Every once in a while you start a book by a debut author, and just know that you’ve come across something special. I had exactly that moment of delight and surprise with S A Chakraborty‘s The City of Brass (review copy from Harper Voyager). This is a novel with all the magic and wonder of the Arabian Nights, but with a contemporary sub-text.
Nahri lives in Cairo making a living as a healer, but hustling on the side to augment her income as much as she can. She will con rich clients out of as much money as she can, sets them up for burglary and conducts fake rituals on the side for extra cash. She even has an arrangement with her local apothecary to get a cut of the business she sends his way. But as a lone woman with no formal training she struggles to make a living, even though Nahri’s secret is that she can diagnose and heal illness in a way that no normal healer can.
Nahri’s world is turned upside down when she uses a childhood song during one of her fake rituals. She finds that she’s accidentally summoned djinn who are desperate to kill her – but also Dara, a warrior djinn sworn to protect her. Nahri learns that she is the last of the Nahid, one of several races of djinn. The Nahid specialise in healing, and were wiped out following a brutal civil war. The ancestral home of the Nahid – Daevabad – is now controlled by another sect of djinn and there is a price on Dara’s head for the crimes he committed during that war. But Daevabad is the only place Nahri can be safe from those seeking to kill her.
In Daevabad Nahri is thrust into djinn politics in a way she never expected. This is a city of warring factions, and as the last Nahid she is welcomed as a saviour and Dara as a hero in some parts of the city. Nahri must find her place in this city fast, and has to call on all her street smarts to survive. She must also cope with her growing – but forbidden – attraction to the charming and heroic Dara.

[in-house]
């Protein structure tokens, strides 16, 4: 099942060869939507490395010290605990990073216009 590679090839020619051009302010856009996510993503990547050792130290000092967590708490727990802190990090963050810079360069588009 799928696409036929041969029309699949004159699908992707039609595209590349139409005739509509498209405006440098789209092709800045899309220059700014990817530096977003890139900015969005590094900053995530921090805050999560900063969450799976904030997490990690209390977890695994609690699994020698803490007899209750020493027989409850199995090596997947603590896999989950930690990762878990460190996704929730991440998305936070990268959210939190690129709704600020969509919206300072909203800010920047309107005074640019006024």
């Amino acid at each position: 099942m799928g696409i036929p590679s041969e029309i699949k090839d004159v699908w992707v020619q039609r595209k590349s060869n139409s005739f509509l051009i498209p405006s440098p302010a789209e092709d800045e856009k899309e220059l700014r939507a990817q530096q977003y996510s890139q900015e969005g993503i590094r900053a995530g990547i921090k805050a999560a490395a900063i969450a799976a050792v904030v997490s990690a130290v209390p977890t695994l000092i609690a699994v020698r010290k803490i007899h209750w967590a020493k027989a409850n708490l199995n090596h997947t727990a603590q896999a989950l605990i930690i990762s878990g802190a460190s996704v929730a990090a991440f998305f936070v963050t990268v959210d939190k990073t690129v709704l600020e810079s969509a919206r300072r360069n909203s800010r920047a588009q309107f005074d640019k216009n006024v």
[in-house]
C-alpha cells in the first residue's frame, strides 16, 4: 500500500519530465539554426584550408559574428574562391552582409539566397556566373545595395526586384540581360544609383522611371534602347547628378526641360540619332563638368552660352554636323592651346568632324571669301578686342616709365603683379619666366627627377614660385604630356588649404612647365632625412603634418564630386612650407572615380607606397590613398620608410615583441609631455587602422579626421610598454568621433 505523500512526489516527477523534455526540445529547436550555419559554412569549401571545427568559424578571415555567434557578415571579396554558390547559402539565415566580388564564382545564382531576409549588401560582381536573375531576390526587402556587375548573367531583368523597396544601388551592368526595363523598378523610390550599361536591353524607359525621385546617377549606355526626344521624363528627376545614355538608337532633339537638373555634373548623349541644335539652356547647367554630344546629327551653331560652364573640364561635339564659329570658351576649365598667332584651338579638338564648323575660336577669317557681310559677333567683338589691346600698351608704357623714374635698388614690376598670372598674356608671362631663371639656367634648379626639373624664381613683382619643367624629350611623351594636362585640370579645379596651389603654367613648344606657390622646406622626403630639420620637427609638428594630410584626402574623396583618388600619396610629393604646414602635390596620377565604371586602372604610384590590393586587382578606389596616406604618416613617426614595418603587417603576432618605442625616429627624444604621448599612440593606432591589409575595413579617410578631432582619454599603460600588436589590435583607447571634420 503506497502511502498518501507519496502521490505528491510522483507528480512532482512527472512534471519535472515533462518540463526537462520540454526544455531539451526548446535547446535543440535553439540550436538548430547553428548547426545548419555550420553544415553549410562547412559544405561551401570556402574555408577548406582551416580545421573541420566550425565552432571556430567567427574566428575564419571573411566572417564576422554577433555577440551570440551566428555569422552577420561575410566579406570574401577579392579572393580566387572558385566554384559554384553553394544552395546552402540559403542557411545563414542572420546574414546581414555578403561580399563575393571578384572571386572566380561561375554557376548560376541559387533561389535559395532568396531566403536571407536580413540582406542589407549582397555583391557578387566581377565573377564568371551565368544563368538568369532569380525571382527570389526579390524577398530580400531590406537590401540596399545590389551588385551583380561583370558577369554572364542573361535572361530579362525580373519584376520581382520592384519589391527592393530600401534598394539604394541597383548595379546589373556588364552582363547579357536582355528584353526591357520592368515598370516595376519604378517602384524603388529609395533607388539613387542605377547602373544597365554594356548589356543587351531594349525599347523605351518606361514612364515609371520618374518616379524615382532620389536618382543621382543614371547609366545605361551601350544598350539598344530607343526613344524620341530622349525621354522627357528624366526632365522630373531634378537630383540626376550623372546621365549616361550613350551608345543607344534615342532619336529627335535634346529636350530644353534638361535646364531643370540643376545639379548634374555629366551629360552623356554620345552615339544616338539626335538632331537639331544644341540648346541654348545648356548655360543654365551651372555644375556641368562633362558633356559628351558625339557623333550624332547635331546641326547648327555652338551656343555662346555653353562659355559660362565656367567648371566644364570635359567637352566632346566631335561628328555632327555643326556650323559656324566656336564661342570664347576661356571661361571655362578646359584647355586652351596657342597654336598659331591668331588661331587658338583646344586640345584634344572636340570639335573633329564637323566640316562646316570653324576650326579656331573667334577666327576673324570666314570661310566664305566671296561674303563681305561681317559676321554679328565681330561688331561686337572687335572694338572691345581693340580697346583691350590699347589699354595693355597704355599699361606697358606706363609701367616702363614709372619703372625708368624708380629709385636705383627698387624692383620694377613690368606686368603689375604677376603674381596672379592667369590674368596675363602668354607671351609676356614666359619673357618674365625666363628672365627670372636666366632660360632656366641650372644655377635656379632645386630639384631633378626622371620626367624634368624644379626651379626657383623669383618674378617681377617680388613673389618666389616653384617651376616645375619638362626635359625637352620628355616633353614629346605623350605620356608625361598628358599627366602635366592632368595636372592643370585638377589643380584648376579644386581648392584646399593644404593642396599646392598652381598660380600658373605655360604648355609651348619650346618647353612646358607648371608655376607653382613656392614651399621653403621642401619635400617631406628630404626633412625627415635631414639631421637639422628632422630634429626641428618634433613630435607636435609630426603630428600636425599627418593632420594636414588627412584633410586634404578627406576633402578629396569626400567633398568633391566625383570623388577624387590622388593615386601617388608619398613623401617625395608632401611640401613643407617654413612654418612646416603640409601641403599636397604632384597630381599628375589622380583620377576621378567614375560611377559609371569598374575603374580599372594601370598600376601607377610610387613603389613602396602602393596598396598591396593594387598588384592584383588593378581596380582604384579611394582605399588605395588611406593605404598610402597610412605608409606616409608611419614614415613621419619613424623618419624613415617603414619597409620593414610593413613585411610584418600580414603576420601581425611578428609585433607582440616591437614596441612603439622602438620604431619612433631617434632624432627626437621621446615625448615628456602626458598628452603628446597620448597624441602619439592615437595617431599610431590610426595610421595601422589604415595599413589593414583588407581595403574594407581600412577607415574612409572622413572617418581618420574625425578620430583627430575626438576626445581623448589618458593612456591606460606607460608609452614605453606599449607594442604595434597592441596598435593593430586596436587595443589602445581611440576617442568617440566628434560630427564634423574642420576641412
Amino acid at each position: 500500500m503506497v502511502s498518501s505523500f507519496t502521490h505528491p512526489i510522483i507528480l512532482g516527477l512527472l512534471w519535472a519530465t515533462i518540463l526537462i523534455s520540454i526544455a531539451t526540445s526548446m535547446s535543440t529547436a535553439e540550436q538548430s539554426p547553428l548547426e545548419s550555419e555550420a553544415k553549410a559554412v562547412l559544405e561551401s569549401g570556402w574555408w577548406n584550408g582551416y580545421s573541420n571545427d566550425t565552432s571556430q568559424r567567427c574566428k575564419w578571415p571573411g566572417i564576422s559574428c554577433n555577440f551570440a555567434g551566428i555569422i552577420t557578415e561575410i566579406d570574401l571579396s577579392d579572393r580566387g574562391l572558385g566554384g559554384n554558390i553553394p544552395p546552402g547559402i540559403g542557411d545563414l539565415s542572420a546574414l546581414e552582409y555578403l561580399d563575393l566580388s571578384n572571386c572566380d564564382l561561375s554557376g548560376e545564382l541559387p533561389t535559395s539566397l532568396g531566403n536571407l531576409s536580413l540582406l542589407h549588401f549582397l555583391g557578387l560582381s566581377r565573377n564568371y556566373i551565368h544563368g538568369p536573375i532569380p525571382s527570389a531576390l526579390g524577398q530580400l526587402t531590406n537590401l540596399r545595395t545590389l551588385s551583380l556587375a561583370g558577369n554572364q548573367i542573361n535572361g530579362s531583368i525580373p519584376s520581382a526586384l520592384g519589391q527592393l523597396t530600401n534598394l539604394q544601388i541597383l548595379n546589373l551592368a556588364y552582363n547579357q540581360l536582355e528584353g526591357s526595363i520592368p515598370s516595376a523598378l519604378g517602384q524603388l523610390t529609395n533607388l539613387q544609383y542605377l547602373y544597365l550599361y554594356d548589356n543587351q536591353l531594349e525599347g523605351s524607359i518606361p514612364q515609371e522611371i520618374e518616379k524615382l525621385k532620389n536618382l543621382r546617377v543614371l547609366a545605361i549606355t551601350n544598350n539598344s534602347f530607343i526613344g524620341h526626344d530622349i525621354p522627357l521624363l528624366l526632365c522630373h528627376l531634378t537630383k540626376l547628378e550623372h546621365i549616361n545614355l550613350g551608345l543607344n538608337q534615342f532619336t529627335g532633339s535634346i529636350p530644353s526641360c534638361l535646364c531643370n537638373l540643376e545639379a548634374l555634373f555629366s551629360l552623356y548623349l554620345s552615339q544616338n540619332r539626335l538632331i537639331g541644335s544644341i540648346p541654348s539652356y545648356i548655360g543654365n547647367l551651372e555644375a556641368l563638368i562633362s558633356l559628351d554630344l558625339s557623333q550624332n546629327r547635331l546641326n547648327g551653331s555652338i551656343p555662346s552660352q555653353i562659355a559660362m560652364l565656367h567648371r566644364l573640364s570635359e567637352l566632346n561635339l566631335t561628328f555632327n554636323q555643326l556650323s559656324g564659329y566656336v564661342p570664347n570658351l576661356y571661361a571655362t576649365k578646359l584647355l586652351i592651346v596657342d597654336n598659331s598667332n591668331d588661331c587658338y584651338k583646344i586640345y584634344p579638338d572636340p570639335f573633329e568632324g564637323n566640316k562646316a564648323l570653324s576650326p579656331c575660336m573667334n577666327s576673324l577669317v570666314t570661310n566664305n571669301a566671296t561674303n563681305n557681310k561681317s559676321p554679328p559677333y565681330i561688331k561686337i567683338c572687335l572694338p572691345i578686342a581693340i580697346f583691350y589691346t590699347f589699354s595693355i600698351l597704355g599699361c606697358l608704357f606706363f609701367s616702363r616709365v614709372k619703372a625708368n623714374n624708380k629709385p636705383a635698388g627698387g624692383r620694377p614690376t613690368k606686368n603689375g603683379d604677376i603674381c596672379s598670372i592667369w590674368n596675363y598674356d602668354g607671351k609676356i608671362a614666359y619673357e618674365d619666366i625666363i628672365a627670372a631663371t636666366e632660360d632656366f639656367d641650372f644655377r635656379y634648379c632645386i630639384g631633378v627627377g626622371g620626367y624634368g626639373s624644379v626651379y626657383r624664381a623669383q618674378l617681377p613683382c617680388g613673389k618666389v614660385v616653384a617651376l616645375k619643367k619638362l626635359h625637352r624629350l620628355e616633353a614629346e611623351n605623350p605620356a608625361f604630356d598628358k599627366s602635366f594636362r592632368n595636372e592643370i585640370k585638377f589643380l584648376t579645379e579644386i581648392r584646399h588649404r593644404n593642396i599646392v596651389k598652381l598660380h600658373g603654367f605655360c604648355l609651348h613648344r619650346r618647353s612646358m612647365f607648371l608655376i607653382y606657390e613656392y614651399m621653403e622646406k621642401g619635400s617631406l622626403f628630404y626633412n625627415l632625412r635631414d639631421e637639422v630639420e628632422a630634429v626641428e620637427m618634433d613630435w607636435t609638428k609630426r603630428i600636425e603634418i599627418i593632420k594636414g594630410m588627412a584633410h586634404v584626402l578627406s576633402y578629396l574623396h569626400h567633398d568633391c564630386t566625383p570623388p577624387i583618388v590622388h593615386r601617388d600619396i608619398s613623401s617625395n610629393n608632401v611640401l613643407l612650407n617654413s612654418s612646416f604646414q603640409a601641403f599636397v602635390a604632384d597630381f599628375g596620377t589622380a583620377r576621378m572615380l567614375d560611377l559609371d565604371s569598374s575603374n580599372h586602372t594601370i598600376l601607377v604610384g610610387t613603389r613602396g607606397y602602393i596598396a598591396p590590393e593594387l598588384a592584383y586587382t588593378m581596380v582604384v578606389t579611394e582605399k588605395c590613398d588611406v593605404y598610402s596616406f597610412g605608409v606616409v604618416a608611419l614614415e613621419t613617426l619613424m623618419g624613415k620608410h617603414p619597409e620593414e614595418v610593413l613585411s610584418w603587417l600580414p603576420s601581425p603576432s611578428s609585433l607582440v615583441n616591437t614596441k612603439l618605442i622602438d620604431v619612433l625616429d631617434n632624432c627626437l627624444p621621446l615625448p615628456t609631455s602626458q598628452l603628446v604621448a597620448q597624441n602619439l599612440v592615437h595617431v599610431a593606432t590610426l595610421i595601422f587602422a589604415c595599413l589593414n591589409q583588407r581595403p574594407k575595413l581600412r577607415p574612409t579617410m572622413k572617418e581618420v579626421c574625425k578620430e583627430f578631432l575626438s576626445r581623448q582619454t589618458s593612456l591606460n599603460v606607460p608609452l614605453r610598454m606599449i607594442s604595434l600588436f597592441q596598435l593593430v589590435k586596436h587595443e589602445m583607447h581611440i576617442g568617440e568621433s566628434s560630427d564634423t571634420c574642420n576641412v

It’s in Chakraborty’s world-building of Daevabad that The City of Brass really sings. This is a complex, multi-layered city with a rich history and complex patterns of power and influence. Everyone is flawed and has good motivations for what they do. There is no clear sense of good versus bad here – even Dara has a very dark past. Ghassan, the current ruler, oppresses certain djinn sects, and the humans who live in some parts of Daevabad, and is prone to cruel and arbitrary behaviour. But his family’s rule has brought an unprecedented period of peace and stability to the city. We see this most clearly through Ali, Ghassan’s second son. He has been brought up to serve in the military,. But his deeply ingrained religious faith and strong sense of right and wrong come under significant pressure as the book progresses.
And The City of Brass is a novel with a nod towards contemporary Middle Eastern politics. This is a book of warring religious sects. Peoples marginalised into ghettos and subject to discriminatory and oppressive laws. Aid money used to buy weaponry. Religious extremism used to justify violence. Chakraborty asks us whether the ends can ever justify the means in messy, complicated world. I can’t wait for the next books in the series.
Goodreads rating: 5*
Blackfish City by Sam J Miller (review copy from Orbit) is a thoughtful near-future thriller. The floating city of Qaanaq in the Arctic has become a place of refuge in the aftermath of the Climate Wars that have ripped apart the world as we know it. A huge cultural melting pot of refugees, it is a place where capitalism runs unfettered. The majority of the wealth is held by a tiny group of people known as shareholders, while the vast majority of people scrape out a living however they can. But the city is also plagued by a strange, incurable, degenerative disease known as ‘the breaks’ which is passed on by close physical contact.
Life in Qaanaq is disrupted by the arrival of a woman known as the orcamancer. She appears to be one of a group of people thought to be extinct, who were nanobonded to animals and able to communicate with them. She is silent – but violent – and the reason for her journey to Qaanaq is unclear. Four of Qaanaq’s residents are drawn together to unravel the mystery of the orcamancer – Fill, a shareholder’s grandson who has contracted a particularly virulent form of the breaks; Ankit, a staffer for one of the local elected politicians; Soq, a young, gender-fluid messenger with ambitions; and Kaev, who makes his living as a beam fighter (one of Qaanaq’s sports).
There is a satisfying mystery at the heart of Blackfish City, which draws together the four viewpoint characters neatly with a nice, slow reveal. The world-building is also extremely rich, with Miller having put a huge amount of work into his post-Climate Wars setting. You can almost smell the fish sauce and hear the sound of the waves while you are reading. But for all that, this is a book that struggles to rise above those things. The plotting is extremely slow, particularly at the beginning of the novel. While Blackfish City is rich and immersive as a reading experience, it fails to deliver much beyond a competent thriller in an innovative and well-constructed setting.
Goodreads rating: 3*